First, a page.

What you need to know about exercising your pet in summer
We all look forward to summer’s warmer weather and playing with our furry bestie in the sunshine. But during the hotter months, we need to be more cautious when exercising our pets.
Play and exercise are important for your pet no matter what time of year it is. It’s a great way to bond with your cat or dog and it helps keep them healthy and happy. Summer weather – including harsh sun and hot temperatures – bring different challenges to pet play and exercise time.
Dogs and Cats are homeotherms, which means they keep a fairly constant body temperature. If your pet feels too hot for too long and can’t maintain their ideal internal body temperature, they could become unwell and suffer from heatstroke.1
Cats, whose ancestors came from the desert, handle hot weather better than dogs.2 They’re savvier when it comes to regulating their body temperature, seeking out cool and shady spots and grooming themselves more regularly.
In very hot weather, cats can overheat. Some breeds (for example, short-nose Persian cats), or cats with health or weight problems are likely to struggle more than others to regulate their body temperature. Ensuring your cat has access to shade and water is important. If your cat wants to play games with you, play indoors or in a cool and shady area.
Dogs regulate their body temperature through sweating and panting.3 Effective panting is particularly important for dogs to cool themselves down. Brachycephalic (flat-faced) breeds like Bulldogs and Chow Chow are at higher risk of heatstroke because they tend to find breathing more difficult than dogs with longer muzzles (like Labradors).4 This means you’ll need to be extra-cautious when the mercury rises and keep an eye on your pet for signs of overheating.
Tips for exercising your pet in hot weather
When it comes to exercising your pet (particularly dogs) in summer, there are a few tips you can follow to make sure your pet is comfortable and having fun in the sun.
Watch out for hot pavements
Pavements and tarmac can get up to double that of the air temperature (e.g. on a 21°C day, the pavement can be up to 42°C). If you’re walking your dog, stick to grassy, shaded areas where you can.
Touch the pavement with the back of your hand for several seconds – if it feels hot to you, chances are the surface is too hot for your dog to walk on.
|Air Temp.||Pavement Temp.|
|18°C||Up to 36°C|
|19°C||Up to 38°C|
|20°C||Up to 40°C|
|21°C||Up to 42°C|
|22°C||Up to 44°C|
|23°C||Up to 46°C|
|24°C||Up to 48°C|
|25°C||Up to 50°C|
|26°C||Up to 52°C|
Exercise early morning or late evening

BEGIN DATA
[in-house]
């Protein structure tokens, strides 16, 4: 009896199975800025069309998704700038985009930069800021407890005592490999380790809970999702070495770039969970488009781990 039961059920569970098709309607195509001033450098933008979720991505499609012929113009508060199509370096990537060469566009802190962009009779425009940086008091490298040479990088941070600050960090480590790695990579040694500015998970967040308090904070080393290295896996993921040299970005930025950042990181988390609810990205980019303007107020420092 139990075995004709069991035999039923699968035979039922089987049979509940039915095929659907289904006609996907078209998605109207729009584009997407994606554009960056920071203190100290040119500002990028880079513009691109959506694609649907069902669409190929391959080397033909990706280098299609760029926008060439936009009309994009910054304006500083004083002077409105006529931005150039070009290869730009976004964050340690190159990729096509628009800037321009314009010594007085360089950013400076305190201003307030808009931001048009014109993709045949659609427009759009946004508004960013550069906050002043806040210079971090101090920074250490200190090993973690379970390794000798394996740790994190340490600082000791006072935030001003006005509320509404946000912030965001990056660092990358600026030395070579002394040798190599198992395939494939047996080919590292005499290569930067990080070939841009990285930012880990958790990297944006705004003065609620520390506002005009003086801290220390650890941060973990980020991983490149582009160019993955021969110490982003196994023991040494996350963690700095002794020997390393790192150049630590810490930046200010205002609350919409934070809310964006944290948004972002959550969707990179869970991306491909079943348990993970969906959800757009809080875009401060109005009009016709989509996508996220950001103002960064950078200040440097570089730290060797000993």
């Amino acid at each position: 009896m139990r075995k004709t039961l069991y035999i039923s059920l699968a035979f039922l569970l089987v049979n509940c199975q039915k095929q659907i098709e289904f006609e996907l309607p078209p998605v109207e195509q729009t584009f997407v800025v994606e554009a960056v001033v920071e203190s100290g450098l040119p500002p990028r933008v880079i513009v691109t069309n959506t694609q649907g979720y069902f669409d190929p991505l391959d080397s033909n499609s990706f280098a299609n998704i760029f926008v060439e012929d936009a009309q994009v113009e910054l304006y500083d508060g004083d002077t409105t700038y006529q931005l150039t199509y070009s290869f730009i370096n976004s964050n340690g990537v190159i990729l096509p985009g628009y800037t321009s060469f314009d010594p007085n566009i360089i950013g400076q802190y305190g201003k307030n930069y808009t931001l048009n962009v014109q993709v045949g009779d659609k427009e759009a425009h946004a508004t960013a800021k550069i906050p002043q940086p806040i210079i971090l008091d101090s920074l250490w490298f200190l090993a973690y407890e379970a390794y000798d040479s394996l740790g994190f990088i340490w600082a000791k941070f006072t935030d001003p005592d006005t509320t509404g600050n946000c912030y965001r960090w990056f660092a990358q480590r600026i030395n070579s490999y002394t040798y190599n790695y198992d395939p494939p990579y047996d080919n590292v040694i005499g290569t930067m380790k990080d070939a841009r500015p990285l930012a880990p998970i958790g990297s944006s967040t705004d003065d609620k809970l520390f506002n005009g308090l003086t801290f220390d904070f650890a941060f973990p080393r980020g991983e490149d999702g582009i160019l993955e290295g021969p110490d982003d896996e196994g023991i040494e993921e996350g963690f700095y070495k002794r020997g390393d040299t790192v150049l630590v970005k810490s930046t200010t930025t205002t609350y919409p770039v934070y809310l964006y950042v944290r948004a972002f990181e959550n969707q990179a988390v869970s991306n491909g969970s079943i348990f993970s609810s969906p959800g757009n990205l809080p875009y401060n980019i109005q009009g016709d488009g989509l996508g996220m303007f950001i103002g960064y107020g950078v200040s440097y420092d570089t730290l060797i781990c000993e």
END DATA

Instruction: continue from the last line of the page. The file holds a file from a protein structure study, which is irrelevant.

Early afternoon is the hottest part of the day in New Zealand, so it’s best to avoid walking or playing with your pet outside at this time of day. Early morning and late evening (or night-time, if you’re a night owl) typically have the coolest temperatures during summer and are the best times to exercise your pet.
Keep your pet hydrated
Make sure your pet stays hydrated and has access to plenty of fresh, clean water.
Most cats love to drink from running water. A cat water fountain could be a good way to encourage your cat to drink if they’re reluctant.
When you’re out walking your dog, bring a bottle of water and a collapsible bowl so you’ll be confident that your pooch can drink whenever they want to.
Take it slow and choose shorter walks (or shorter playtimes)
Though some pets are more at risk, any cat or dog can develop heatstroke if left or exercised in hot weather. If you think it’s too hot, it’s better to be overcautious – don't exercise your pet outdoors. Play indoor games, or hang out in a shaded area of your garden if you have one (tip: a children’s paddling pool is a fun way of helping your pet stay cool).
If you do go for a walk or want to play games in the sun, keep it short and take it easy. Save high-speed games of fetch or chase for the cooler autumn months.
Know the signs of heatstroke
Watch out for signs of heatstroke or overheating. If you notice your pet is showing signs of extreme discomfort or overheating, take action immediately to cool them down and get veterinary advice as soon as you can.
Heatstroke happens when a pet can’t cool themselves down or control their body temperature. The signs are:
- Excessive or noisy panting/breathing
- Bulging eyes
- Very dark gums and tongue (their tongue may also look very long)
- Extreme discomfort or distress
- Dizziness, lying down more or collapsing
- Diarrhoea and/or vomiting
Have fun with your pet this summer
There’s no set temperate that’s considered ‘too hot’ for pets. Other factors like humidity can affect how hot the day feels. Your pet’s breed, age and health all have an impact on how they’re able to handle hotter weather. Be observant and responsive to your pet’s needs.
While exercise and play are an important part of a healthy pet’s daily routine, it is okay to skip walkies or playtime if it’s too hot. Stay hydrated and hang out in the shade instead.
1 Dogs and cats can usually deal with the heat but their owners must be careful, by Barbara Eilsee Najar, Washington Post, accessed October 2022, https://www.washingtonpost.com/national/health-science/dogs-and-cats-can-usually-deal-with-the-heat-but-their-owners-must-be-careful/2012/07/09/gJQAlOqtYW_story.html
2 Debarking pet myths: summer heat is no problem for cats, Diamond, accessed October 2022, https://www.diamondpet.com/blog/culture/myths/summer-heat-is-no-problem-for-cats-debunked/
3 How Do Dogs Regulate Their Body Temperature and Is Sweating Important?, Dr David Marlin, https://drdavidmarlin.com/how-do-dogs-regulate-their-body-temperature-and-is-sweating-important/
4 Nine dog breeds at higher risk of heatstroke – and what you can do to prevent it, The Conversation, Emily J Hall, Anne Carter and Dan O’Neill, accessed October 2022, https://theconversation.com/nine-dog-breeds-at-higher-risk-of-heatstroke-and-what-you-can-do-to-prevent-it-139501